In a rat model of secretory diarrhoea induced by cholera toxin (25), glutamine was found to have a significant positive effect upon sodium absorption, but alanine-glutamine-based ORS had an even better effect in sodium absorption. However, it remains to be explained whether these effects of alanine-glutamine are due only to effective availability of glutamine or to a different mechanism. In adult cholera patients, in vivo intestinal perfusion experiments have shown that glutamine-containing ORS reduced electrolyte and water secretion, although no increased sodium or water absorption was observed when compared with the effects with ORS containing glucose alone (26). In dehydrated infants suffering from non-cholera acute diarrhoea, ORS containing glutamine was found to be well-tolerated and as effective as the standard WHO-ORS (7). In another study conducted among adults with cholera, use of glutamine-supplemented ORS was associated with a 25% reduction in stool volume in the first 24 hours and a 30% reduction in the total faecal loss (27). Glutamine has also been observed to stimulate sodium co-transport in experimental models of rotavirus-associated enteritis and enteropathogenic Escherichia coli-associated enteritis (28,29), although observations from other animal studies are not suggestive of a substantial effect of glutamine on acute diarrhoea (30).

Investigators, in efforts to enhance the effectiveness of ORS, have also pursued pathways other than optimization of small intestinal absorption. One approach has been to use the mechanism of colonic salvage of fluids unabsorbed in the small intestine. Short-chain fatty acids are the major colonic luminal anions and are able to enhance sodium absorption and inhibit chloride secretion in both normal and secreting colon (31,32). Short-chain fatty acids are formed in the colon by fermentation of unabsorbed starch and dietary fibres by the resident anaerobic bacterial flora. Several studies have examined the effects of addition of amylase-resistant starch and soluble dietary fibres to the standard ORS in diarrhoeal patients. In adult cholera patients, the group receiving amylase-resistant starch had had significantly reduced stool volumes and the duration of illness when compared with the group receiving the standard WHO-ORS (33). In non-cholera childhood diarrhoea, two studies reported that the addition of amylase-resistant starch or partially-hydrolyzed guar gum (as the short-chain fatty acid precursors) to the standard glucose-ORS significantly shortened the duration of diarrhoea (34,35), whereas another study using a mixture of non-digestible carbohydrates failed to observe any benefit (36). Taking a different approach, a group of investigators aimed at examining whether bioactive proteins found in breastmilk, when added to the standard ORS, yield any additional advantage. They observed that the addition of recombinant human lactoferrin and lysozyme to a rice-based ORS led to a significant decrease in the duration of diarrhoea in children with non-cholera acute diarrhoea (37). Yet, in another innovative approach—in an experimental study using in vivo small intestinal perfusion in rats exposed to cholera toxin or the 5-fluorouracil—ORS with partial incorporation of the ORS components into liposomes showed 40–50% increased absorption of water when compared with that from hypoosmolar WHO glucose-ORS (38). To assess the full potential of these various approaches in enhancing ORS, data from carefully-designed and conducted large-scale clinical trials require to be evaluated before deciding upon their effectiveness, practicality, applicability, and acceptability.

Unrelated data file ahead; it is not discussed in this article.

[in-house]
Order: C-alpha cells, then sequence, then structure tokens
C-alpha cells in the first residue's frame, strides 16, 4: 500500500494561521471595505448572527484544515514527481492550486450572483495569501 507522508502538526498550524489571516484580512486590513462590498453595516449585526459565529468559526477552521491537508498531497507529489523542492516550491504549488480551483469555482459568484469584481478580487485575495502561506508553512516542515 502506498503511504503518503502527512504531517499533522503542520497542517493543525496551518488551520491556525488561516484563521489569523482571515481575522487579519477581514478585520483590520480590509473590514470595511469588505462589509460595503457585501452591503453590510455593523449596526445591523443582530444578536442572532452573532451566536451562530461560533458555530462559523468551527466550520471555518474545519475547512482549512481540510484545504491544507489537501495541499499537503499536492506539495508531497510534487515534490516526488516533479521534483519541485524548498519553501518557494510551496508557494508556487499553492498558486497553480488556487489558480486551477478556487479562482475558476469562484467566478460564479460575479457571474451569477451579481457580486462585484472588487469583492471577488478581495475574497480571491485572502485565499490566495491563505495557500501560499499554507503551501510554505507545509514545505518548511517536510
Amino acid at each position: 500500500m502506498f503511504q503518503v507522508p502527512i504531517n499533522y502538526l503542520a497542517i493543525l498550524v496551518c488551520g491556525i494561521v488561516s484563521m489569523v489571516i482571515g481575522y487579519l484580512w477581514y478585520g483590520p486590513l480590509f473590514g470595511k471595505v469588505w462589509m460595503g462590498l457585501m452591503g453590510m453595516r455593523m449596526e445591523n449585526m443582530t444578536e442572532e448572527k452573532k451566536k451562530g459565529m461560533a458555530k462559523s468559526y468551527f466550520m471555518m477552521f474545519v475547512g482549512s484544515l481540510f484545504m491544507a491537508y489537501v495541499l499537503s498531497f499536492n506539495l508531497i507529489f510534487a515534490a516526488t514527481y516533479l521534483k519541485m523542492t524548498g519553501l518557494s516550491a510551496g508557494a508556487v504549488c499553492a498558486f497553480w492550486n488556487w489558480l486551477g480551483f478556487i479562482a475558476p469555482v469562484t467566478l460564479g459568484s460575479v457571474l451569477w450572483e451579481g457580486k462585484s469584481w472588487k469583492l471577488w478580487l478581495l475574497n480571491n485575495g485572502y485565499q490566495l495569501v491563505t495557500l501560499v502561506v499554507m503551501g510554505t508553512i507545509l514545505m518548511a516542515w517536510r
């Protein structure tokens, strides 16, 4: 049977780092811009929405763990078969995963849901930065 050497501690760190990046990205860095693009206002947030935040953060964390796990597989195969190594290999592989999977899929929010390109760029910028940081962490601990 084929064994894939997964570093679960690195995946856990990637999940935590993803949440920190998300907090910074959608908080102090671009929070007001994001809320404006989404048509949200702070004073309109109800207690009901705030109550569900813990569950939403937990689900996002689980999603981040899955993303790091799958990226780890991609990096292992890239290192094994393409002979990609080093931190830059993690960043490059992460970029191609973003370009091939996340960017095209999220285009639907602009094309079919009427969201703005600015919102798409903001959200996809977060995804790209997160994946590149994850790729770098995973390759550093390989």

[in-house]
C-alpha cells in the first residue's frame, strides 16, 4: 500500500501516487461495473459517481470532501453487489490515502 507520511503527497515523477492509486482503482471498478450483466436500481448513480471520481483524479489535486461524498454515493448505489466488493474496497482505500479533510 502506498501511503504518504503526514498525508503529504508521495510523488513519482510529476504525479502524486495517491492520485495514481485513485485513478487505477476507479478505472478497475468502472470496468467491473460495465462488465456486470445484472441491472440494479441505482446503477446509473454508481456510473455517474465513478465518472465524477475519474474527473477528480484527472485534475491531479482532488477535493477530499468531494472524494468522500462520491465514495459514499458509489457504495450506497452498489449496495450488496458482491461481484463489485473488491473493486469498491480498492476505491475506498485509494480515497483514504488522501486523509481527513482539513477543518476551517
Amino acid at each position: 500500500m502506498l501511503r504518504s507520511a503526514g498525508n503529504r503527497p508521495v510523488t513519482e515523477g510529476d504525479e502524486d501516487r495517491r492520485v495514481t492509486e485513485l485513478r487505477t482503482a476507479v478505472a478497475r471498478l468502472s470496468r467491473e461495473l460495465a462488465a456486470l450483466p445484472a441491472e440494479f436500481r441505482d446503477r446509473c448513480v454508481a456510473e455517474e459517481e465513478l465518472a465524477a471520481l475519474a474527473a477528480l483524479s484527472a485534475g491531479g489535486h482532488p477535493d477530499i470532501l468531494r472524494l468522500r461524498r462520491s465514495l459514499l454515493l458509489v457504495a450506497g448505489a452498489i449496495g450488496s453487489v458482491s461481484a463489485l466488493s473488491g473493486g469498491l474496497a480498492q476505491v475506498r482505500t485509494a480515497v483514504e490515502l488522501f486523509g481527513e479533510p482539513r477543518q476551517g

Among the various factors contributing towards the success of ORS, the critical factors include its low cost, simplicity, and ease of use. Based upon observations that using a reduced-osmolarity ORS caused fewer unscheduled intravenous infusions, lower stool volumes, and less vomiting when compared with the standard WHO-ORS (39), the WHO recently recommended a change in the composition of ORS to a low-sodium and low-glucose solution (40). This improvement in the effectiveness of ORS was achieved without compromising the cost, simplicity, or ease of use. In future, further enhancements of ORT will similarly depend upon a careful balance of clinical effectiveness, cost-effectiveness, safety, public-health benefits, and ease of use.